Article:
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You are here: Home Opinion Letters to the editor LETTERS TO THE EDITOR: Wednesday, Aug. 29

LETTERS TO THE EDITOR: Wednesday, Aug. 29

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Really strange

To the editor:

I certainly don’t mind having fundraisers to fight uranium mining, but I really don’t like the Halifax County Board of Supervisors giving $10,000 to do it in next year’s budget.

I never imagined the board of supervisors to be the conscience of all the taxpayers, deciding what is best for our own good, even though the state law does not include lobbying in its approved list of donations to non-profits by local governments.

It’s probably nothing, but it seems really strange that our county government would want to stop the potential for new job growth in this area. 

It kind of reminds me of the Town of South Boston wanting to stop any more than three pawn shops from doing business here. 

If I wanted a job at a mine or to open a pawn shop, I wouldn’t want to have my taxpayer dollars used to stop me.

Dan Shaw

Halifax

 

More government giveaways

To the editor:

Recently an article appeared that subtly gave the impression that Century Link was going to provide low-income citizens with phone and Internet service at a reduced rate.  

What they so cleverly neglected to mention, other than saying it was under “federal guidelines” is that you and I, the citizens who have to pay for everything, are also paying for this.  

It is a U.S. Federal Program known as “Lifeline,” and there is an item on your telephone bill every month that you must pay as part of your service.   This is called a “Universal Service Fund.”

No doubt you pay no attention to this cost of less than $1 - but just think of the millions of $1 collected every month.  

When Lifeline was conceived many years ago, it did assist many senior and other low-income people in the cost of their landline home phone expenses.

Today, as so often happens with government programs, it is ballooning beyond control.  Now people on public assistance can get free cell phones and free minutes.  Sure, it’s free to them, but we are paying for it.    

Included now is a reduced cost netbook computer, Internet service and education and technology training.  

Can it really be considered  another one of their “rights” to get something more for free?    Isn’t it amazing? 

In this election year, there must be people in a room somewhere thinking up how many more things they can give away to insure they get votes to keep the gravy train running.  It is becoming extremely difficult to ignore the feeling of being punished by our government for a lifetime of working and saving to provide for ourselves.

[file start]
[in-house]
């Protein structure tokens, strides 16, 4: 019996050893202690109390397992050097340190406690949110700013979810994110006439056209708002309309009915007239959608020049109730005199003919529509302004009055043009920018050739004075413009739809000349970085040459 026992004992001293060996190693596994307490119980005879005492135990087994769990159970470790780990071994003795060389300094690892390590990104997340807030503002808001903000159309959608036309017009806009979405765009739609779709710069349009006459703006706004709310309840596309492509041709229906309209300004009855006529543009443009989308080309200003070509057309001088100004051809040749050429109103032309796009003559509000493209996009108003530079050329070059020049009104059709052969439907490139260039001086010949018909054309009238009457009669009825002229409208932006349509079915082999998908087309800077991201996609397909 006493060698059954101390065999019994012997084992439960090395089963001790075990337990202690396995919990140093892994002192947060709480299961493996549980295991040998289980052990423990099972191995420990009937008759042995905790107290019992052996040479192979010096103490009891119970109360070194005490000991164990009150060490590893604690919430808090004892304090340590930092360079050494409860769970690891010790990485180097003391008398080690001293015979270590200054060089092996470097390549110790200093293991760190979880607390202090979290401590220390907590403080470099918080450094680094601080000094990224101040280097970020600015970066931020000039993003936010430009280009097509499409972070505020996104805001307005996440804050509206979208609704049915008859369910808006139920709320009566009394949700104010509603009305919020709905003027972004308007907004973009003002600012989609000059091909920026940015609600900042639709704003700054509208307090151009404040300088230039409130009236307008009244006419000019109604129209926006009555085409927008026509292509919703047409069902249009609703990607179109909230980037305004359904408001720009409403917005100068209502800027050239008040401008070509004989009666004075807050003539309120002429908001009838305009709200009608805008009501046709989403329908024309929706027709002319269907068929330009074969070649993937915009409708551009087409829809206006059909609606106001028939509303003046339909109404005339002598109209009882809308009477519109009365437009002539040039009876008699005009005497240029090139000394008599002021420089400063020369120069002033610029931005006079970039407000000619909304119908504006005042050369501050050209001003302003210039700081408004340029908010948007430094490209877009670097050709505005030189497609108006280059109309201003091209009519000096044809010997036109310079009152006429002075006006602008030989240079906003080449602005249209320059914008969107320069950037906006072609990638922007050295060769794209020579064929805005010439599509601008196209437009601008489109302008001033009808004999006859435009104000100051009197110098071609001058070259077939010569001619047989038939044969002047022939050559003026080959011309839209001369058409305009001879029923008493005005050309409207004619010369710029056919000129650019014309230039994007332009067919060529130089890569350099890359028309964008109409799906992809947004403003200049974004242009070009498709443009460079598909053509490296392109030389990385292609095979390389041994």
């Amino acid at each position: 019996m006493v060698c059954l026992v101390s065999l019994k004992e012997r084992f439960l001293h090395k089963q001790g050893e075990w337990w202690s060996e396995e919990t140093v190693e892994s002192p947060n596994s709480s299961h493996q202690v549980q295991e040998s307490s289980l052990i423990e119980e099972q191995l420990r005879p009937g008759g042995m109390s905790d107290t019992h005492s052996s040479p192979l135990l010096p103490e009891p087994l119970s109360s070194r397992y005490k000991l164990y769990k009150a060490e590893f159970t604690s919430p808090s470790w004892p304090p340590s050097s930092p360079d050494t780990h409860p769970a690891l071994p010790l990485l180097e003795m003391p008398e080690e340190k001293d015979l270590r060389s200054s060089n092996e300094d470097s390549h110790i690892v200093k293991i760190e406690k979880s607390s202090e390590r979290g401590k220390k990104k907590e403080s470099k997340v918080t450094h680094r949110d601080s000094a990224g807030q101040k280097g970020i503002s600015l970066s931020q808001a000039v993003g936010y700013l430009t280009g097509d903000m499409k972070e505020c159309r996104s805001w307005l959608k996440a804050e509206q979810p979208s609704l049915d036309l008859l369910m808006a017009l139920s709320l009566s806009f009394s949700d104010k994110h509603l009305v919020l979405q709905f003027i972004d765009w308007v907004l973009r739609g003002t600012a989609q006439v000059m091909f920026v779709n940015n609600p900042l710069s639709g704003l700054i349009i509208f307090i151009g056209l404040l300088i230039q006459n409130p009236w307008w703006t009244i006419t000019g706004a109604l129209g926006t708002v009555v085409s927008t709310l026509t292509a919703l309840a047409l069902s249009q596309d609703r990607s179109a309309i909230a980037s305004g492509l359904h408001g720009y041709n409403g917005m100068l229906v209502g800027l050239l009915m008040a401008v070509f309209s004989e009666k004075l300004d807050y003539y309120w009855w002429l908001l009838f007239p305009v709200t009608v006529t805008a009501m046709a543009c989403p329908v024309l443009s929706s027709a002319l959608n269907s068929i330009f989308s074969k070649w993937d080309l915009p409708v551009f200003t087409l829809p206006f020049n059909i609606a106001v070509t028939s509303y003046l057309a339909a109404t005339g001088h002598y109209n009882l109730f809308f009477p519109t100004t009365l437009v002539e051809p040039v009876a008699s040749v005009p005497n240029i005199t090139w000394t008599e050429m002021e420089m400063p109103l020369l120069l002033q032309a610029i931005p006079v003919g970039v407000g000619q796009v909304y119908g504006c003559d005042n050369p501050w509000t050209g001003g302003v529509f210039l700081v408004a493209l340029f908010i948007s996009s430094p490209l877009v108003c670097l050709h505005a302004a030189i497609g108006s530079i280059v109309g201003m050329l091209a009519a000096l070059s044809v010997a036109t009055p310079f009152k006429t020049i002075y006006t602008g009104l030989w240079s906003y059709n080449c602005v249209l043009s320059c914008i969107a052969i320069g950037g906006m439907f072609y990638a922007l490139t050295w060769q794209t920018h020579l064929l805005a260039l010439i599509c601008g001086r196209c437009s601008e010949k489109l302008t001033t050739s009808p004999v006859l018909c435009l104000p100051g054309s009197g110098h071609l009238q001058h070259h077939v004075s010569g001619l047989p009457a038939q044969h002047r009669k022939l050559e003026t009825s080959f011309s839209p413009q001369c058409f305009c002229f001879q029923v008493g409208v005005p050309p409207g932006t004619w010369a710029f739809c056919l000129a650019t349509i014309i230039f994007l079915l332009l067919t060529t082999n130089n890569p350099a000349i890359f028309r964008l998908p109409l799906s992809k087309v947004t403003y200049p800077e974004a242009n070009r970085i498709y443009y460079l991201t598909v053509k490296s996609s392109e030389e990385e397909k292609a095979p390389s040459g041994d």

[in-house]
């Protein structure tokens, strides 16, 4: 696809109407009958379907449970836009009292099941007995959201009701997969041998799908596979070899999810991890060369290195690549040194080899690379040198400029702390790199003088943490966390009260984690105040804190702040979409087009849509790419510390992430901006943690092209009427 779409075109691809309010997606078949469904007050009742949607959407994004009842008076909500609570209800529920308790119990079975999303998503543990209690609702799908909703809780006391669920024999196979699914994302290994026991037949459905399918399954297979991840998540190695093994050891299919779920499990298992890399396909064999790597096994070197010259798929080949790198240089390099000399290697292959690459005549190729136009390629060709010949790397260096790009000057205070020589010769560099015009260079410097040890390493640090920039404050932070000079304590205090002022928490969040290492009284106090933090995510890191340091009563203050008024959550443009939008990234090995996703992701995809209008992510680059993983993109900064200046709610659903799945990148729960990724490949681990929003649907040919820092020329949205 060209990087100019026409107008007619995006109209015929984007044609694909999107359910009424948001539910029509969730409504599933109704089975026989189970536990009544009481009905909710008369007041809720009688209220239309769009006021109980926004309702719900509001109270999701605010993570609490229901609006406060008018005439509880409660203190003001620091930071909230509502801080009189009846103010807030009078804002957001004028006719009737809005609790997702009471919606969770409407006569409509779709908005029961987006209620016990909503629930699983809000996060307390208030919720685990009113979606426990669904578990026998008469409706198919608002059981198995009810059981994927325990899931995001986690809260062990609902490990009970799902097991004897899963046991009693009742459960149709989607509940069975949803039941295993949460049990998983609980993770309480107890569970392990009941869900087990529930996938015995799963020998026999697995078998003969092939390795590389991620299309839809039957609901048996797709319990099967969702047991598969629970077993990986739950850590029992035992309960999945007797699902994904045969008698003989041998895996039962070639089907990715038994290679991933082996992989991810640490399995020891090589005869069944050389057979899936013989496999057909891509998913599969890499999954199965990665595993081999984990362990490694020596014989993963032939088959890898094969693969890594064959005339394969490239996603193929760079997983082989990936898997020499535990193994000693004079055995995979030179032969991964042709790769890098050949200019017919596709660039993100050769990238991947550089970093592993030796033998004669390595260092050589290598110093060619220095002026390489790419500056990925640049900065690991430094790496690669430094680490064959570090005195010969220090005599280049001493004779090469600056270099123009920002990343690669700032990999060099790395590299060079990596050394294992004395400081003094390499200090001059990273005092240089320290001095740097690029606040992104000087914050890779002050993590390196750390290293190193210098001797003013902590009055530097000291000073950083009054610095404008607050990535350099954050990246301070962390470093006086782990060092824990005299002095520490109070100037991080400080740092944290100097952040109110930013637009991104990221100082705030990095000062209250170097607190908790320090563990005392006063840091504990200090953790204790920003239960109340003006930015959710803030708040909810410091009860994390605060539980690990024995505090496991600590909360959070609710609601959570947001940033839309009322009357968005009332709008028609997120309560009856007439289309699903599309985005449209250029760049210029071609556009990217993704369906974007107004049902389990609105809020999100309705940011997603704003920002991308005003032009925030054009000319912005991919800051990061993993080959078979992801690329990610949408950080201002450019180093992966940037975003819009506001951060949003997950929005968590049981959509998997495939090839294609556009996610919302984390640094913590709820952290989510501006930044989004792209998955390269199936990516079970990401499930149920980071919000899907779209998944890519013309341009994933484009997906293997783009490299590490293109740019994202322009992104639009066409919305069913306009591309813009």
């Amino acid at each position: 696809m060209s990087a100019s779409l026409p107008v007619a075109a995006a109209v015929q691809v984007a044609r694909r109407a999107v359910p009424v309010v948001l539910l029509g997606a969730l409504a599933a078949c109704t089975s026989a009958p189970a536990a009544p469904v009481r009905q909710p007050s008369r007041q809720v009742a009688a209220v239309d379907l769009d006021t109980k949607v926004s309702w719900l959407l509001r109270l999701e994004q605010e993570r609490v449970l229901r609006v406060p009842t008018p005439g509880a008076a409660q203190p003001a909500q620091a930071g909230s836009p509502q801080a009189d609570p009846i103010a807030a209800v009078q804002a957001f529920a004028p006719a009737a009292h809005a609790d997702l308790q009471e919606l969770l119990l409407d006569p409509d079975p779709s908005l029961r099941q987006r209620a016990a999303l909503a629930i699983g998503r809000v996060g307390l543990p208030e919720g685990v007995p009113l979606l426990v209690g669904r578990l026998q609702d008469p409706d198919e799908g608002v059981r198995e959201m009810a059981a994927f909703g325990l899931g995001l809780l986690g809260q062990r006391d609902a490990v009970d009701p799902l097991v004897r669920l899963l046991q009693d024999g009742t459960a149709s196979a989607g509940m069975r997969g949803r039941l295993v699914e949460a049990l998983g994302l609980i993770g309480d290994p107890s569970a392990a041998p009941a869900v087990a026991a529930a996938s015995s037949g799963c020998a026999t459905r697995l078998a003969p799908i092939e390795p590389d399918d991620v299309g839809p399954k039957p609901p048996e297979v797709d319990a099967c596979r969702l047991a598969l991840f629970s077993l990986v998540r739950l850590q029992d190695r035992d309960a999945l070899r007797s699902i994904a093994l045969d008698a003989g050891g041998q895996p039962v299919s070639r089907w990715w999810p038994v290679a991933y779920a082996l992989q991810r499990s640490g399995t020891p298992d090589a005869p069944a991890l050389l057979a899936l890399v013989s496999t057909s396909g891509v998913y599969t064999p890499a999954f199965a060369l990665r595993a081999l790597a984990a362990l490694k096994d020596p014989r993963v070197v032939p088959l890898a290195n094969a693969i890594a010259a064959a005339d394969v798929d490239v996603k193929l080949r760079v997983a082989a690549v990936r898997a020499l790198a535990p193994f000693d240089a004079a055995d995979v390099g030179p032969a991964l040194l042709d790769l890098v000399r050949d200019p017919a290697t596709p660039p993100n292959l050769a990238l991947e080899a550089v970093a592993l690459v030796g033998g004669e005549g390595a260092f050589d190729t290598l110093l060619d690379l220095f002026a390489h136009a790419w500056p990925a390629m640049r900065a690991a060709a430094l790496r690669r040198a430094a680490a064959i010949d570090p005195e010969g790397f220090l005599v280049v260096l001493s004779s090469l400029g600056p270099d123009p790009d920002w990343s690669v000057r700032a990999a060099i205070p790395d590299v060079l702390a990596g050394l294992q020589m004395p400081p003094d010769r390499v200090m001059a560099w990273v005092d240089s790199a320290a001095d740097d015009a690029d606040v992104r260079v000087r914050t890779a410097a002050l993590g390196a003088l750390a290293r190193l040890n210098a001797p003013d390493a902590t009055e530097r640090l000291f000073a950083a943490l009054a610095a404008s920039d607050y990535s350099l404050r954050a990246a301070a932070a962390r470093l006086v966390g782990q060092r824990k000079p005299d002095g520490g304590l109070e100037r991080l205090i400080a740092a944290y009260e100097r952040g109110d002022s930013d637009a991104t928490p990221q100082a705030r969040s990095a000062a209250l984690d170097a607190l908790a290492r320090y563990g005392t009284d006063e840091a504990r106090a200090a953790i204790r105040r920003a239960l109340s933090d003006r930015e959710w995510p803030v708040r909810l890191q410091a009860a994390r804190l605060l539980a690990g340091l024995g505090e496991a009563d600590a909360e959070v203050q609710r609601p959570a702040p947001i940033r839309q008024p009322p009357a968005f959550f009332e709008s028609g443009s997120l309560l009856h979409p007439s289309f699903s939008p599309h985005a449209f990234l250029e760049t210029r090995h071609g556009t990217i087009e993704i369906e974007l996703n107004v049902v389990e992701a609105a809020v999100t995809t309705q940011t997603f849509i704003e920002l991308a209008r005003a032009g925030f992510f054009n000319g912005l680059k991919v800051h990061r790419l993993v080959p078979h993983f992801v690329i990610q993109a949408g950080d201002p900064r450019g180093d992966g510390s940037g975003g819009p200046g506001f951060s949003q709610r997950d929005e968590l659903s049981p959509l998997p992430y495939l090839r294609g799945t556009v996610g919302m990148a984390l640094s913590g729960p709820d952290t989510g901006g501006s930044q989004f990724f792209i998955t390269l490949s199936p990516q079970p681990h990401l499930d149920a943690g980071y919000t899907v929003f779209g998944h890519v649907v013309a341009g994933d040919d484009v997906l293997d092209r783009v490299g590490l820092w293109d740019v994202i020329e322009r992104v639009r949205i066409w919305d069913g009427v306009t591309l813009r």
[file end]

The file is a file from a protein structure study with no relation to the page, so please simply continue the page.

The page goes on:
Anita Yard

Halifax 

 

Shingles should be only for the roofer

To the editor:

Shingles is a painful skin rash, usually associated with blisters in a limited area on one side of the body, often in a stripe. This is because it follows the distribution of a sensation nerve. It generally lasts for two to four weeks, and the pain can be quite severe.  

Shingles is caused by the same virus that causes chickenpox, and only someone who has had the chickenpox virus or been exposed to it can get it, since the virus stays in the body for a lifetime. 

The virus can then reappear later as shingles, an illness with very different symptoms from chickenpox.  

You can’t catch shingles from another person with shingles. However, a person who has never had chickenpox could get chickenpox from someone with the shingles.  

Shingles occurs usually only once in a lifetime, and 50 percent of individuals living to age 85 get shingles.  An unfortunate 1 percent of people have two attacks of shingles.  

An antiviral drug treatment can reduce the severity and duration of shingles if a seven to 10-day course of antiviral medicines is started within 72 hours of the appearance of the characteristic shingles rash. 

At least one million people a year in the United States get shingles. If it involves the eye or ear, blindness or deafness can occur.

A vaccine for shingles (Zostavax) was licensed in 2006, and it has been shown that the vaccine can reduce the risk of shingles by 50 percent.  Also, it can reduce the pain in people who still get shingles in spite of having been vaccinated.  

The shingles vaccine is now recommended for adults of age 60 and older.

It is wise to ask your doctor if the shingles vaccine could protect you.

More information is available at the Centers for Disease Control and Prevention, the CDC, at 1-888-767-4687, or at http://www.cdc.gov/vaccines. 

Cameron A. Gillespie, MD


Board Certified Preventive Medicine

South Boston

Special thanks

To the editor:

Pastor Moses and Linda Dixon send a special thank you to Serita Carter, Sandra Palmer and the Five Forks Baptist Church family. Also, all other churches, businesses, families and friends, for everything that was done for our cancer association program July 14 at 4 p.m. at Five Forks Baptist Church.

God truly blessed our program.

Thank you again.

Linda Y. Dixon,

Clover